|For immediate use||
May 25, 2007
UNC’s Destiny bus to visit Siler City next week
Media representatives are invited to experience hands-on science aboard Destiny, one of the University of North Carolina at Chapel Hill’s two traveling science laboratories, when it visits Jordan-Matthews High School next week.
Wednesday (May 30)
8 a.m. to 9:30 a.m.
11:25 a.m. to 1:25 p.m.
Jordan-Matthews High School
910 E. Cardinal St., Siler City
Students from one of Donna Johnson’s biomedical technology classes and one of her allied health science II classes will perform a lab exercise called “BioBusiness.” Students will discover how businesses use recombinant DNA technology to tailor products to meet customers’ needs. Using genetic engineering techniques, students will explore the mechanisms of gene expression and gene selection.
The Destiny traveling science learning program is Morehead Planetarium and Science Center’s formal science education initiative serving pre-college teachers and students across North Carolina. Destiny develops and delivers a standards-based, hands-on curriculum and teacher professional development with a team of educators and a fleet of vehicles that travel throughout the state.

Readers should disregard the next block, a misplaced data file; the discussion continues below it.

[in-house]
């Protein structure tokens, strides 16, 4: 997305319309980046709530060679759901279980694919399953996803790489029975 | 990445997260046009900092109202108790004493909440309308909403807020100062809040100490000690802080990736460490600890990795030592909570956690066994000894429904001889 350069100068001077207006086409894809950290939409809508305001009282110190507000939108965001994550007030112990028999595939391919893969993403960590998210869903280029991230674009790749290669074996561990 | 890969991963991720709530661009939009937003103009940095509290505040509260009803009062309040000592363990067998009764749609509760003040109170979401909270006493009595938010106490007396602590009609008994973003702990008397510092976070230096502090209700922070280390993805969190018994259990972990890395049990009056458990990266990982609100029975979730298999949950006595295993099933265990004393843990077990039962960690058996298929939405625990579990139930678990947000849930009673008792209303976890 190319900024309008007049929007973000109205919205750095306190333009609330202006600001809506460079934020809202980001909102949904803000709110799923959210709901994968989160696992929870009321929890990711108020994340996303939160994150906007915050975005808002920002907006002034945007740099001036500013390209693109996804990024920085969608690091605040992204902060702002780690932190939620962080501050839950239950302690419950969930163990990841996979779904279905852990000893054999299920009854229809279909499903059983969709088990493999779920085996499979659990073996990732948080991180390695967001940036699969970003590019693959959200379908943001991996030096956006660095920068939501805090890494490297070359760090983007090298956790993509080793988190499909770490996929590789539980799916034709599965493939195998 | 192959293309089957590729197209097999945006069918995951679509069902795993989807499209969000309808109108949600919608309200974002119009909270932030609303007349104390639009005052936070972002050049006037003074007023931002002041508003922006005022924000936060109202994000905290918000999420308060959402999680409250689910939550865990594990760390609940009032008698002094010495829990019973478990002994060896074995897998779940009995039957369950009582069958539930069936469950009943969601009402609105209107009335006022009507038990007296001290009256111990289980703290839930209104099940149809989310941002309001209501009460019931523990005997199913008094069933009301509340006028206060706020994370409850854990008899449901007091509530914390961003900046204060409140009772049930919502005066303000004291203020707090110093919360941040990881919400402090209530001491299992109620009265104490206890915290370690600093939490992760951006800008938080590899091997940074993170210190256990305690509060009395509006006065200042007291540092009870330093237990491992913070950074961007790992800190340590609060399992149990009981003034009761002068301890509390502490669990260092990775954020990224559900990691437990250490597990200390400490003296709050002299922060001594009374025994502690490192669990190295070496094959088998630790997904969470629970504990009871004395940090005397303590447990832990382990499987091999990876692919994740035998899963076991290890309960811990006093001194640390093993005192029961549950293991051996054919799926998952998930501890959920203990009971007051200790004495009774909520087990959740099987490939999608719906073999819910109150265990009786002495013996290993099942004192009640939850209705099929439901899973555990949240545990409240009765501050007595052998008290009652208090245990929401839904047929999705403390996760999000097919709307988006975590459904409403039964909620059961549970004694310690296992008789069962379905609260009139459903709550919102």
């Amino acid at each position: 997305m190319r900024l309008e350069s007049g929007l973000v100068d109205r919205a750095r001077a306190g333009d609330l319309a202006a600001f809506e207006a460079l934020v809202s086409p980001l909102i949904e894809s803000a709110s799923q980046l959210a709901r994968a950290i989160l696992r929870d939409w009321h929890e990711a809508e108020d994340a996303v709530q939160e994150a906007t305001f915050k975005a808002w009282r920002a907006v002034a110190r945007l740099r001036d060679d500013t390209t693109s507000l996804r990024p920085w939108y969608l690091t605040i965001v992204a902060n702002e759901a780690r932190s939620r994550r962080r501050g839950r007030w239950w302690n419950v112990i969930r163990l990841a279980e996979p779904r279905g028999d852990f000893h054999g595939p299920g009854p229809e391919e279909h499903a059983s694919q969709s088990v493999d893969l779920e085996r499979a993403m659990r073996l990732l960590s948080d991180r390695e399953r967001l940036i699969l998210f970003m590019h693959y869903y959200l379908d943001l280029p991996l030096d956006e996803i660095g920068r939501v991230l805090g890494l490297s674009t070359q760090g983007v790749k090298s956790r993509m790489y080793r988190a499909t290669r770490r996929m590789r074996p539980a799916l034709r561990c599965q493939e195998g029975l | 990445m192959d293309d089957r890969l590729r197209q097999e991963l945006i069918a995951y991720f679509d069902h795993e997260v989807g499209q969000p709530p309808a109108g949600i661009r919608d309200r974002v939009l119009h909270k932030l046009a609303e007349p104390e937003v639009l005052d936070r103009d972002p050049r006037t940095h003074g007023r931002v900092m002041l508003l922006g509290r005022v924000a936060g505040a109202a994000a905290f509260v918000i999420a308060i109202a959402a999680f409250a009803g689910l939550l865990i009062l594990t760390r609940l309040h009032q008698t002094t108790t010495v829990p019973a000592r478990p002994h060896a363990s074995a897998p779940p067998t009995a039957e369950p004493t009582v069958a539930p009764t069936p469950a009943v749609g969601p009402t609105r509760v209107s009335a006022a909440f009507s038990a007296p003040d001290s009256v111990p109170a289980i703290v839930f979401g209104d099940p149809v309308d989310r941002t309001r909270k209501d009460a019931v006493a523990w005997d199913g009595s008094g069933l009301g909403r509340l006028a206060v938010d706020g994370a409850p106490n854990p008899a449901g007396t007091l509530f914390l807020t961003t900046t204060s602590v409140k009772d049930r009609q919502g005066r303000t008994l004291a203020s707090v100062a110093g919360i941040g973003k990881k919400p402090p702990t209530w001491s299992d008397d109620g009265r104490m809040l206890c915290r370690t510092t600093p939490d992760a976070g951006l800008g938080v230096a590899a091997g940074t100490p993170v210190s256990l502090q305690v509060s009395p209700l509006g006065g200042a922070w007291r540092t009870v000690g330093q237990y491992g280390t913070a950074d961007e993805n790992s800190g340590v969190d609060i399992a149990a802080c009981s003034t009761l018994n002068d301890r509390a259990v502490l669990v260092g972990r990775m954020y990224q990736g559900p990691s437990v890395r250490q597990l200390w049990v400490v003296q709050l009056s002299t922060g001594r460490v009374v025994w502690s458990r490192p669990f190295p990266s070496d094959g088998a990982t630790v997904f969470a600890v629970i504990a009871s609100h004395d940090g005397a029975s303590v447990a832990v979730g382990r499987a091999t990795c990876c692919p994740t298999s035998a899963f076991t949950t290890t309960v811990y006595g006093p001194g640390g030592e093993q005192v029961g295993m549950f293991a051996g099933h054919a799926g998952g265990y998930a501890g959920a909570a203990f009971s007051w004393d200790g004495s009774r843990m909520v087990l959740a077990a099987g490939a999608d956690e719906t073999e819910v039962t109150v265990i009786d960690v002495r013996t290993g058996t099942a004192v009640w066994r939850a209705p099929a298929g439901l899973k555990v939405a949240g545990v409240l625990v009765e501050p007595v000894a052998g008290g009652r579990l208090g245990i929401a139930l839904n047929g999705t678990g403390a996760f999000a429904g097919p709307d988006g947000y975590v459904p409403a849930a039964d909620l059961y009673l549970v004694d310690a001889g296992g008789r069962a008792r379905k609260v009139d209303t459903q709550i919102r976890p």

Destiny and Discovery, two custom-built, 40-foot, 33,000-pound buses, bring the latest science and technology equipment to students who otherwise would not see a high-tech laboratory or what a career in science can offer. The modules described above are among 13 offered as part of Destiny’s curriculum. All of Destiny’s modules are aligned with the N.C. Standard Course of Study.
The science buses are powerful visual images that heighten public awareness of the importance of and funding necessary for quality science education. The Destiny program first hit the road in 2000.
Destiny Web site: http://www.destiny.unc.eduDestiny contact: Claire Ruocchio, (919) 843-5915 or email@example.com
News Services contact: Susan Houston, (919) 962-8415 or firstname.lastname@example.org